Hall of Fame inaugural class announced

By |  February 19, 2013

Pit & Quarry’s inaugural class of Hall of Fame inductees will be honored at a black-tie induction ceremony and dinner Sunday, March 17, at 7 p.m. CDT. The event follows the NSSGA Chairman’s Reception at the Grand Hyatt San Antonio, during AGG1. The seven inductees, detailed below in alphabetical order, were selected by a group of peers from a pool of nominees submitted by industry experts and you, our readers. For more information on tickets to the black-tie induction ceremony and dinner in the Lone Star AB ballroom, click here.

Emil Deister, Deister Machine Co.
indu-deisterEmil Deister, the founder of Deister Machine Co., served as the company’s president and general manager from 1912 until his death in 1961. Under Deister’s leadership, the company began manufacturing vibrating screens in 1926 for the separation of materials according to particle size. Seven years later, Deister introduced a special screen for sizing the aggregate used in hot-mix asphalt plants, and the company subsequently added vibrating feeders and foundry equipment.

LeRoy Hagenbuch, Philippi-Hagenbuch
indu-hagenbuchLeRoy Hagenbuch, co-founder and president of the engineering firm Philippi-Hagenbuch, introduced the first commercially available tailgate, the Autogate, for off-highway haul trucks. Hagenbuch is credited with other inventions and refinements, as well, including specialized liner packages to mitigate the weight consumed by liners and on-board weigh systems commonly found on haul trucks. A recent patent of Hagenbuch’s refines rear-ejection technology, allowing operators to push the load from the back of a haul truck instead of raising the bed.

Charles W. Ireland, Vulcan Materials Co.
indu-irelandThe company that eventually became Vulcan Materials Co. traces its roots back to 1910, but Vulcan’s rise into mega-producer territory is largely credited to Charles W. Ireland, a member of the third generation of Irelands involved in the company. By 1951, Ireland developed a plan to capitalize on increased automobile ownership that subsequently led to an increased demand for crushed stone. The demand increased further after 1954, when a commitment was made to build a $50 billion interstate highway system across the country. In 1956 and 1957, Ireland directed the company’s transition to a public corporation.

Charles Luck Jr., Luck Stone
indu-luckIn 1923, Charles Luck Jr. purchased the Sunnyside Granite Co. in Richmond, Va., and he ran the company that is currently the 11th largest crushed-stone producing company in the U.S. over four decades. Luck’s company started as a single quarry on the west end of Richmond. Today, Luck Stone operates more than 15 plants in Virginia and North Carolina, and it’s still in the family’s hands. “Our company’s success is based on people, not necessarily machines,” says Charles S. Luck III, current chairman of he board for Luck Cos. “My dad taught me that if you treat people fairly, then they’ll treat you the same.”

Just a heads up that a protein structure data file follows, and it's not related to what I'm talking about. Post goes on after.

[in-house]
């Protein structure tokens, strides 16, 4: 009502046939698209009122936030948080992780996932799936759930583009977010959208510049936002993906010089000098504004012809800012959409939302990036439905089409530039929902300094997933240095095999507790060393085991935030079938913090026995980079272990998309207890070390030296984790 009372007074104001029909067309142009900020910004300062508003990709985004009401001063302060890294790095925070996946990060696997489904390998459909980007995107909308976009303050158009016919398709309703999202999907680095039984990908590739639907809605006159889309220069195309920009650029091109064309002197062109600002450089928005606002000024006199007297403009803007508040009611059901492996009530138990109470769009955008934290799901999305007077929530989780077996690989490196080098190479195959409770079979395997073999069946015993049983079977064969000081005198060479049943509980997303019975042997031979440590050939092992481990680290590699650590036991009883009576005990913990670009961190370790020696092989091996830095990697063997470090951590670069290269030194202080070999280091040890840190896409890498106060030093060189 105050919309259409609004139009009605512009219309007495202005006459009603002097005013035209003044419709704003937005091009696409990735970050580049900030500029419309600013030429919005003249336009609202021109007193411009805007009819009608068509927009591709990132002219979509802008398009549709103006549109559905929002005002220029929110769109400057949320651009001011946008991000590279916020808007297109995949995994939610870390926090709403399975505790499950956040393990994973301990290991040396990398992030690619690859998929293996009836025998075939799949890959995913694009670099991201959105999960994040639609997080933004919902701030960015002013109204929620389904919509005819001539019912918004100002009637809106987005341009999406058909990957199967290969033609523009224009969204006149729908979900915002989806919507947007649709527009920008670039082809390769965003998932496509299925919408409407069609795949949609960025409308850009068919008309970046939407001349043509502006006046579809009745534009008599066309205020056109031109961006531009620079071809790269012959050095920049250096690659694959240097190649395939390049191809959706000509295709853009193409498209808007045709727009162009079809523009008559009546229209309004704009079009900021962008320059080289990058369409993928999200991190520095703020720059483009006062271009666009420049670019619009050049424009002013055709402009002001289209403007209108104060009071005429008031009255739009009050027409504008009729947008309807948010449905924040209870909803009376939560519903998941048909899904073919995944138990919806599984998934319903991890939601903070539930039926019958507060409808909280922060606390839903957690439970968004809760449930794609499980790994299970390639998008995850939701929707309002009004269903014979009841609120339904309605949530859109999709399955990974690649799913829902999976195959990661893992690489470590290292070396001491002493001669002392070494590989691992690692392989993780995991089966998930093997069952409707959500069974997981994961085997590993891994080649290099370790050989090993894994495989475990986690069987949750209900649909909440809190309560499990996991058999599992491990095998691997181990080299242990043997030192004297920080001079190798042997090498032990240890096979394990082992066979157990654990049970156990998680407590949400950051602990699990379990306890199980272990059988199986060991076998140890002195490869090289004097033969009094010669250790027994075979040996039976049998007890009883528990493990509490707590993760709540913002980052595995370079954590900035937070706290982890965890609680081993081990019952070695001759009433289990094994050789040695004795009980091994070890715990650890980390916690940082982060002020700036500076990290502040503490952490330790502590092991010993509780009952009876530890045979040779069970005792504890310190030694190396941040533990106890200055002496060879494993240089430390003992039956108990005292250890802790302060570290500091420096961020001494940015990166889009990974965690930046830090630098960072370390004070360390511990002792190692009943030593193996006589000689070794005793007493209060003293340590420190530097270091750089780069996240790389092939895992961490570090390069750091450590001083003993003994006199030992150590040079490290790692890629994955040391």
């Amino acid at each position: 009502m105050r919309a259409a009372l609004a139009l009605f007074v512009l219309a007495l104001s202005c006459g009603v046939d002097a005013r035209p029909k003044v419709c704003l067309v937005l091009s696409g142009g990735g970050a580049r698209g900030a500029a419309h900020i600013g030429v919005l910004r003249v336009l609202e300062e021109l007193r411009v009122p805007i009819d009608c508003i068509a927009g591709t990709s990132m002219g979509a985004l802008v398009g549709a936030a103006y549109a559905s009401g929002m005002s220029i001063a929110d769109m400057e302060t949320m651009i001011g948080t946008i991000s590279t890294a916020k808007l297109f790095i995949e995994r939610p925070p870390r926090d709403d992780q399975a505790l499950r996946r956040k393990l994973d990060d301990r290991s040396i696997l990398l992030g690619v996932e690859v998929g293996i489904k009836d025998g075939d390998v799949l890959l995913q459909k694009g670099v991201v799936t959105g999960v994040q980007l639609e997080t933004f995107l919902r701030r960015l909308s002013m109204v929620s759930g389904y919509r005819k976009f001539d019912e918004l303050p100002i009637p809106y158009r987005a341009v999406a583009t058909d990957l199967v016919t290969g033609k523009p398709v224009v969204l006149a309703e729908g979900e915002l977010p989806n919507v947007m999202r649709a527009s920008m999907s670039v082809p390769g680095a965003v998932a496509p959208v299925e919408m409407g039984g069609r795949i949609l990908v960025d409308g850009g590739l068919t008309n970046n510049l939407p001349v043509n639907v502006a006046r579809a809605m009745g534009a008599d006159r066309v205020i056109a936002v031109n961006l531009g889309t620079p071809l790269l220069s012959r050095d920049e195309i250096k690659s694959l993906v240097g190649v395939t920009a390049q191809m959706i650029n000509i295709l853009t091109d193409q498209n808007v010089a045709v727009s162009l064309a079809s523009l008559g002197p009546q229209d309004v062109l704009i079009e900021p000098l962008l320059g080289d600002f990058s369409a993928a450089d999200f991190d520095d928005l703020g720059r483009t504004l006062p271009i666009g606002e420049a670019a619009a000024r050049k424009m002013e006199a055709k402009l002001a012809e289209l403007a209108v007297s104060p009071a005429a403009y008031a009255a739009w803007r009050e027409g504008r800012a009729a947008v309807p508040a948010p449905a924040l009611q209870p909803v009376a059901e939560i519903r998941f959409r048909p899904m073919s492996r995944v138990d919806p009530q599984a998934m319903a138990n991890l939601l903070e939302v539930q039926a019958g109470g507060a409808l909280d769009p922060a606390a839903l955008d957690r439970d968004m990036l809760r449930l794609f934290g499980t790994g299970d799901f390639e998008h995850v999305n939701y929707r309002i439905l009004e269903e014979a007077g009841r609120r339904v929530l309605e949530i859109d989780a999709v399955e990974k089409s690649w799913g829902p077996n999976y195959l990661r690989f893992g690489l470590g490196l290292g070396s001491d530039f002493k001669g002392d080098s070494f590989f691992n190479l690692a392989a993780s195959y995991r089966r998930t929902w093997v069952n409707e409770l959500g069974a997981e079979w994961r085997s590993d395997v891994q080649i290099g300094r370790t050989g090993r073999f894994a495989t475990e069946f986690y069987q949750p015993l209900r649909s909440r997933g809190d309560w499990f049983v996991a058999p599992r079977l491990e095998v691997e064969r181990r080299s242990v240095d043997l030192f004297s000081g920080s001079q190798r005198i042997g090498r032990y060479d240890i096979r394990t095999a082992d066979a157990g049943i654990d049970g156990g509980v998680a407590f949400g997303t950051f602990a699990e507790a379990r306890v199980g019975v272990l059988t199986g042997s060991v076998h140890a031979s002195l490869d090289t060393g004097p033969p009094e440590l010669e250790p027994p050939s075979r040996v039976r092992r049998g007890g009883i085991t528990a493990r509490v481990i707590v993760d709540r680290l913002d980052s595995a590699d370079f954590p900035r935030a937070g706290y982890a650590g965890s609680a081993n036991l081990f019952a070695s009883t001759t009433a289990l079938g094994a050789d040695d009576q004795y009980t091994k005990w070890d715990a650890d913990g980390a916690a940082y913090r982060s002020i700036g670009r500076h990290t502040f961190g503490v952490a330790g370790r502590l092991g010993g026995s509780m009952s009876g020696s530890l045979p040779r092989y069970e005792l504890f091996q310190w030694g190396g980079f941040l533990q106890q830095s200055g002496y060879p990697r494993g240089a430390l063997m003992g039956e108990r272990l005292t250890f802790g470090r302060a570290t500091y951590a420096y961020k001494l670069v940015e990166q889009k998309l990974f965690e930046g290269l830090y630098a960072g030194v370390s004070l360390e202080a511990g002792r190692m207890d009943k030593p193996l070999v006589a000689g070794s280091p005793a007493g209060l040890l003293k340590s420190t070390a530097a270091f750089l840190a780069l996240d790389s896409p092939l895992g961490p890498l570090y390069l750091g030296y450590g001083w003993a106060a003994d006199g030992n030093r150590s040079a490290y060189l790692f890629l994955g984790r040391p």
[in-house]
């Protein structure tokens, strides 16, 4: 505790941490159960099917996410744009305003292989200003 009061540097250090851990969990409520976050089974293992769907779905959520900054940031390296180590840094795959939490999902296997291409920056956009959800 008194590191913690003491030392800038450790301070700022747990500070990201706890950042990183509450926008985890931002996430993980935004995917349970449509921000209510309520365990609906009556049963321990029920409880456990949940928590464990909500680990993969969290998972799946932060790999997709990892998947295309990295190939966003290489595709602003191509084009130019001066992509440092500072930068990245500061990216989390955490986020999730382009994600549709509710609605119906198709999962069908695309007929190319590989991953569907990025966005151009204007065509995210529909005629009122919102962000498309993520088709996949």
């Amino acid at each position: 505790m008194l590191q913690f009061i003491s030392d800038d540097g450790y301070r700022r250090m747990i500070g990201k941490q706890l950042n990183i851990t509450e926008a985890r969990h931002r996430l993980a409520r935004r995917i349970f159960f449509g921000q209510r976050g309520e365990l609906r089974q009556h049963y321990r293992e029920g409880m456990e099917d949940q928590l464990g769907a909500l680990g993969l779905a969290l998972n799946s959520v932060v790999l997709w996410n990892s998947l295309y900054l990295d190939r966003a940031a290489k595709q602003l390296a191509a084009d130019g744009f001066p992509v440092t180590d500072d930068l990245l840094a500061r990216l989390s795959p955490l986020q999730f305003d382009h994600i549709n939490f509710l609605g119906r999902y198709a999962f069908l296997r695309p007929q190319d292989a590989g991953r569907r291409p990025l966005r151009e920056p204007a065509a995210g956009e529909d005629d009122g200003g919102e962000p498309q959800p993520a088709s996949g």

Samuel Calvin McLanahan, McLanahan Corp.
indu-mclanahanSamuel Calvin McLanahan designed nearly all of the equipment that came out of the foundry from the time he purchased one-sixth of McLanahan Corp. in 1880 to the conclusion of his tenure as general manager in 1902. Around 1890, Samuel conceived a way to wash clay from the rock in his family’s phosphate deposits in Florida. Inside a long wooden box, he mounted wooden logs and attached cast-iron paddles to them. Shortly thereafter, Samuel realized the need for a simple primary crusher that could handle wet, sticky feeds containing pieces that were too large. So in 1894, he invented the single-roll crusher to deal with the problem.

Paul C. Mellott Jr., Mellott Co.
indu-mellottPaul C. Mellott Jr., chairman and CEO of Mellott Co., has been involved in his family-owned company for nearly 40 years. Mellott began handling contract-crushing leadership duties upon his father’s retirement in the 1990s, and he was later instrumental in the launch of a new equipment-manufacturing group. Mellott has been highly visible within the aggregates industry away from his company, as well, working closely with different associations to build political clout for aggregates. Mellott is also fundamental to the success of NSSGA’s political action committee, ROCKPAC.

Arthur Taggart, Columbia and Yale Universities
indu-taggartTwo of Arthur Taggart’s works, the “Handbook of Ore Dressing” and “Handbook of Mineral Dressing” are essential text for nearly every aspect of aggregates processing, as nearly every piece of equipment involved in processing is based on his research. Taggart gained mining experience as a machine operator, mill sampler and surveyor early in his career. But the classroom is where Taggart shined most, teaching at Yale University’s Sheffield Science School for most of the 1910s as an instructor and assistant professor of mining. His career shifted in 1919 to Columbia University, where he became an ore-dressing professor.

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